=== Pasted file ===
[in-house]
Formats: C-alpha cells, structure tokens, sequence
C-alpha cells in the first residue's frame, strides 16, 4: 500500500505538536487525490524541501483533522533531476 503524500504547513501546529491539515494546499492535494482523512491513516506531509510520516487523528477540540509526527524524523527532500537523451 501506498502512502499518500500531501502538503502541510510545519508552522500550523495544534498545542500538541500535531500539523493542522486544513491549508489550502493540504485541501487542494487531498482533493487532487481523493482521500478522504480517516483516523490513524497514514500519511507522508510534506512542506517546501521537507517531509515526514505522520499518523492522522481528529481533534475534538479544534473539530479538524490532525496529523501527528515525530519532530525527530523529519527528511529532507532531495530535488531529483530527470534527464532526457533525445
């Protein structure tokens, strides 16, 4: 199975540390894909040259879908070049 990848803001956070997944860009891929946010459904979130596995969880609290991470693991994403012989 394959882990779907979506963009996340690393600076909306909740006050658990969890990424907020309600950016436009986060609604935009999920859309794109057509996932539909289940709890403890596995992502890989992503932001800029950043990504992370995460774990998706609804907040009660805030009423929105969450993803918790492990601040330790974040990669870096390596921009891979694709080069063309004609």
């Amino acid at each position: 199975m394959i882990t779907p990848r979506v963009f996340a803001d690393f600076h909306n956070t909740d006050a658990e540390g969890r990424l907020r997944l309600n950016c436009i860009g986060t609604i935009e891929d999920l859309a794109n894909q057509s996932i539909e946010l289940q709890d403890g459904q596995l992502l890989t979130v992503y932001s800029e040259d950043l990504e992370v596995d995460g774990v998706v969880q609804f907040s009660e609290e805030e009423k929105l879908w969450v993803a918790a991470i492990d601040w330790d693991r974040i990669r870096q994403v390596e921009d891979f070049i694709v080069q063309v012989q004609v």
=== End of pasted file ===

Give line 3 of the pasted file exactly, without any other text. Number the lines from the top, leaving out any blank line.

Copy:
C-alpha cells in the first residue's frame, strides 16, 4: 500500500505538536487525490524541501483533522533531476 503524500504547513501546529491539515494546499492535494482523512491513516506531509510520516487523528477540540509526527524524523527532500537523451 501506498502512502499518500500531501502538503502541510510545519508552522500550523495544534498545542500538541500535531500539523493542522486544513491549508489550502493540504485541501487542494487531498482533493487532487481523493482521500478522504480517516483516523490513524497514514500519511507522508510534506512542506517546501521537507517531509515526514505522520499518523492522522481528529481533534475534538479544534473539530479538524490532525496529523501527528515525530519532530525527530523529519527528511529532507532531495530535488531529483530527470534527464532526457533525445